Step 1: Explain the circumstances 30 days in advance to the union or all of the employees, including: (i) the specific circumstance listed in Article 41 of LCL and the reasons resulting in that specific circumstance with certain supporting documents on the business operation; (ii) how the specific circumstance impacts the business operation and the employees; and (iii) the measures having been adopted to avoid mass layoff or to reduce the number of employees to be laid off.

The Draft Provisions do not provide any detailed or specific guidance under Article 41 of LCL as to what amounts to "serious difficulties in production or business operation", "switching production, introducing material new technological innovation or revising business methodologies" or "major change in the objective economic circumstances", and such

generality has caused intensive disputes since its taking effect on 1 January 2008. It would be helpful if these terms could be elaborated.

Step 2: Propose a preliminary layoff plan which includes: (i) the statutory ground for mass layoff; (ii) the scope, number and percentage of mass layoff; (iii) the standards for selecting the employees to be laid off; (iv) the timeline and steps to implement the layoff plan; and (v) the severance package.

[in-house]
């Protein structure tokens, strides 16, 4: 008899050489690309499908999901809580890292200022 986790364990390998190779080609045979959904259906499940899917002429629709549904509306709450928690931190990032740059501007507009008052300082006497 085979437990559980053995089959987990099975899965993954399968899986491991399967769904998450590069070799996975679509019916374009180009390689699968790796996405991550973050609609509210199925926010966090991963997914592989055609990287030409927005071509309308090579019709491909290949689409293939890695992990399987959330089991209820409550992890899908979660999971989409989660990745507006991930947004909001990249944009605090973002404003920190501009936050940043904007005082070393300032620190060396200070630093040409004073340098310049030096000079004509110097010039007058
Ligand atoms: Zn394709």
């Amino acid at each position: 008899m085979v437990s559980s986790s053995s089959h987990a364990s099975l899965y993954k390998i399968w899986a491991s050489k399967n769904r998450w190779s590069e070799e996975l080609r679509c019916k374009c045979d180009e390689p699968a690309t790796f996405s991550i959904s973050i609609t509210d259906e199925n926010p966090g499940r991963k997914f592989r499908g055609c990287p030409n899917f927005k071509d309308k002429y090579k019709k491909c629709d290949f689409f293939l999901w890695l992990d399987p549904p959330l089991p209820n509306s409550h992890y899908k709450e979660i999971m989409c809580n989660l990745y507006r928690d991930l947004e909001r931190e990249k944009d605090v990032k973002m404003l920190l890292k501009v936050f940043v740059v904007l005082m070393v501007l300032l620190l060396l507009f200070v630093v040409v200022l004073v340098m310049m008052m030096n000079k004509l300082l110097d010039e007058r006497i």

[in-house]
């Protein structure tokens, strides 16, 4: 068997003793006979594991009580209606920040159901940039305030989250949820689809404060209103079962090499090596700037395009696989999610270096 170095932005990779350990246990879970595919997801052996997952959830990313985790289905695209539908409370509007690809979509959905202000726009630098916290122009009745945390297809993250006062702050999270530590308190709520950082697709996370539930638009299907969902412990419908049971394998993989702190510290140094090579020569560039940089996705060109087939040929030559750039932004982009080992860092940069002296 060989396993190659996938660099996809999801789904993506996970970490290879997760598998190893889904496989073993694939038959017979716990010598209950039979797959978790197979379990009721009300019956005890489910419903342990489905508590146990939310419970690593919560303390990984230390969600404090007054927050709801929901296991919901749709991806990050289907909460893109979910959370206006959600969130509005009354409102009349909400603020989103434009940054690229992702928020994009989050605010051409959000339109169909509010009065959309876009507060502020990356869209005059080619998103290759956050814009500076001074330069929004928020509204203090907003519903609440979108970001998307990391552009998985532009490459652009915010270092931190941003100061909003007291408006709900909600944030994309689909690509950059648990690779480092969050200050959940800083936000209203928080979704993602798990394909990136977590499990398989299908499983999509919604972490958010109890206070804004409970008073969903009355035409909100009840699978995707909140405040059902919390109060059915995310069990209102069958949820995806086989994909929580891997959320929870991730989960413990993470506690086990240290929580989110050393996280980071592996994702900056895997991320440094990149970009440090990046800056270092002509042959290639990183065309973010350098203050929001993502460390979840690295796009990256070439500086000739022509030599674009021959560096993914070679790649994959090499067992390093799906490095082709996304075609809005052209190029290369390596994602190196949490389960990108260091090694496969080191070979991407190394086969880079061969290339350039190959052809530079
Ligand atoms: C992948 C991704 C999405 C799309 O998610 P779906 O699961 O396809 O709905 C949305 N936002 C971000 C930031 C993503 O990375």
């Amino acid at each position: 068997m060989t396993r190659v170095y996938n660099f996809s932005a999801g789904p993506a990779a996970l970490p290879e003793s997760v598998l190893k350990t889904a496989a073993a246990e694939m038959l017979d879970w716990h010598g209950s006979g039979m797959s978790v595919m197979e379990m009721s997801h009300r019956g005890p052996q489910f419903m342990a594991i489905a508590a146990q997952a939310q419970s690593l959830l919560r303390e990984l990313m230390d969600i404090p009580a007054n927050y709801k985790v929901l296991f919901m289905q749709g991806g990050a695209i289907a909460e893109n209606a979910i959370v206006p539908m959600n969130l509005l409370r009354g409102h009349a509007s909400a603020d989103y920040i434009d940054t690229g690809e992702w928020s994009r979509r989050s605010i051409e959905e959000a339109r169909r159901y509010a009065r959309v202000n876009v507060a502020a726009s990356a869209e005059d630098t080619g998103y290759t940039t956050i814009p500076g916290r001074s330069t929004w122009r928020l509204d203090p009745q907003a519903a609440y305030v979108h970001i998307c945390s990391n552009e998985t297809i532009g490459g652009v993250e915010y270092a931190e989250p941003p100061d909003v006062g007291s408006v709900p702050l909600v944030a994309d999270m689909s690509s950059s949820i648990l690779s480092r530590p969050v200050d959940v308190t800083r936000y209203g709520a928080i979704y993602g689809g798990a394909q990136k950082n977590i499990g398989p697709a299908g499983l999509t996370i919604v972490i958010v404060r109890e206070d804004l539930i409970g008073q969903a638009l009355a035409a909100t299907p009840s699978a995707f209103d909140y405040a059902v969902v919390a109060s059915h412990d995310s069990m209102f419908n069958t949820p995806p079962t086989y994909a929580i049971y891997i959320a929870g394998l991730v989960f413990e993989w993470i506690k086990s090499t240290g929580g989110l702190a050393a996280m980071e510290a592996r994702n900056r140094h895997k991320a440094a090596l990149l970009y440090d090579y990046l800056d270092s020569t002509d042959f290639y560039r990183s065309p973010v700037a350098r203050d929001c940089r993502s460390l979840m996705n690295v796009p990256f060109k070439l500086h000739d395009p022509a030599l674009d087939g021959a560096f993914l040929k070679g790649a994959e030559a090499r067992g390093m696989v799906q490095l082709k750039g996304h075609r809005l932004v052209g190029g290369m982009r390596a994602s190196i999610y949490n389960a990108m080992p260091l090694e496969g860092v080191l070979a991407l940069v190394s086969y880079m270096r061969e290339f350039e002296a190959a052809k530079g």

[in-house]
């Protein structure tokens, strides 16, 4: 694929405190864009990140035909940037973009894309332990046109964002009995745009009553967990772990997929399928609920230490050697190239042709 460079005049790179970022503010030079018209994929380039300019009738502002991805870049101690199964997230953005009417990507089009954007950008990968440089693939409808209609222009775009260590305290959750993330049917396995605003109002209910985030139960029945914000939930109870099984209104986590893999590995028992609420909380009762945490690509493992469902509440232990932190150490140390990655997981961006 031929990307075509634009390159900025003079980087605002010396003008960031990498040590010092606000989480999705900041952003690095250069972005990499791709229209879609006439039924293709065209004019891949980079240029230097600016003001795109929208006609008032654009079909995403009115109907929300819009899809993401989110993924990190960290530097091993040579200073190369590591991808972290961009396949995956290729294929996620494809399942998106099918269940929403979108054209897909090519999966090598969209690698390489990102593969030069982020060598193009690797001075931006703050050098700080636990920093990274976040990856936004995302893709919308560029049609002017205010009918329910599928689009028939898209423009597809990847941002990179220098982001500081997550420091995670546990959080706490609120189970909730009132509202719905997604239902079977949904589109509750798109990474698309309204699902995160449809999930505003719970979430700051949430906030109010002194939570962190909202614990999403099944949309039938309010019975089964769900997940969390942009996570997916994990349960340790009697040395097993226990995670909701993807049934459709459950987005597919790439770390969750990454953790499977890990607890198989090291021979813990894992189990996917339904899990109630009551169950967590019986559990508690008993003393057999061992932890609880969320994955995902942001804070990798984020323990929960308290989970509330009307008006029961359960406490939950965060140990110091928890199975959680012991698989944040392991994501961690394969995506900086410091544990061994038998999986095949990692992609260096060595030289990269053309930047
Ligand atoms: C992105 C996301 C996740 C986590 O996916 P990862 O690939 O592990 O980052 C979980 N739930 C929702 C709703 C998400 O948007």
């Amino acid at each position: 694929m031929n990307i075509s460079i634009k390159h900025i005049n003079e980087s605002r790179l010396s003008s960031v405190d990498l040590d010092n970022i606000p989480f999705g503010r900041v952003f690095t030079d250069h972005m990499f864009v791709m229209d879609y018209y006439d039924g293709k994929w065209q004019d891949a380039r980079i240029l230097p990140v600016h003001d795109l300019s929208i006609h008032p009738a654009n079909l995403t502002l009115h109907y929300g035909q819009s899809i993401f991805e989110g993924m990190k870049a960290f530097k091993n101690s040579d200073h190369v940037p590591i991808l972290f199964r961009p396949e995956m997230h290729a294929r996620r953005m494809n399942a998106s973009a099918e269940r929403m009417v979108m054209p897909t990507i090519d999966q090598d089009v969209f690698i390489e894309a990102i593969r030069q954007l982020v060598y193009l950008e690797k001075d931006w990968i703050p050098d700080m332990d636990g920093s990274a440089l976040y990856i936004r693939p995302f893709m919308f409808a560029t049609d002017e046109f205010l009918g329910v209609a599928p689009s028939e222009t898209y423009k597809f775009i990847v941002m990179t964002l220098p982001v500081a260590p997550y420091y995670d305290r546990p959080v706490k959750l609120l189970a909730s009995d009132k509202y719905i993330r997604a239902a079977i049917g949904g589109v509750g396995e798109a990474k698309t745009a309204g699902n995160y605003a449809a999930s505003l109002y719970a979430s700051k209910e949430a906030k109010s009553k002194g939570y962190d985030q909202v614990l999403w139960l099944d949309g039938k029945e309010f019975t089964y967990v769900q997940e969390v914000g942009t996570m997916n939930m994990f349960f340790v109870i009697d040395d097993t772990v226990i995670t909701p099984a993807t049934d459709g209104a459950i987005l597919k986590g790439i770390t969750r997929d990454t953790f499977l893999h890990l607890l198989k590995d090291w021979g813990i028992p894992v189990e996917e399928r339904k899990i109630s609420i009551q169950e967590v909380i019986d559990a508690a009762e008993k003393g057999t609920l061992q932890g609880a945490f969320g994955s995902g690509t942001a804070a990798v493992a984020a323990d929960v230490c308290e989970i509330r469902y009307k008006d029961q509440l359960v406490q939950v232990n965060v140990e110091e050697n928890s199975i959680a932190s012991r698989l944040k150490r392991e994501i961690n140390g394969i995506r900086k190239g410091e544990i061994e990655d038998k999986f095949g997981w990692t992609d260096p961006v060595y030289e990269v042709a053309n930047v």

Step 3: Solicit the opinion of the union or the employees, and make appropriate revisions and announce the finalised layoff plan and the name list.

Step 4: Report to the local labour bureau in writing which should include: (i) the finalised layoff plan; (ii) the name list determined according to the layoff plan; (iii) the supporting documents evidencing that the employee has gone through Step 1 & 3; (iv) the employer's statement on its ability to pay salary, severance and social insurance contributions in due course to the employees to be laid off; (v) the measures adopted to avoid mass layoff or to reduce the number of employees to be laid off; (vi) other documents required by the local labour bureau. The local labour bureau will issue a written acknowledgement if the documents are complete and satisfactory.

Step 5: Implement the layoff plan within 10 days after receiving the written acknowledgement from the local labour bureau.

In addition to the employees who have priority to be retained according to Article 41 of LCL, the Draft Provisions provide that the employees who are "survivors of martyrs" or "retired soldiers employed by the employer" also have priority to be retained.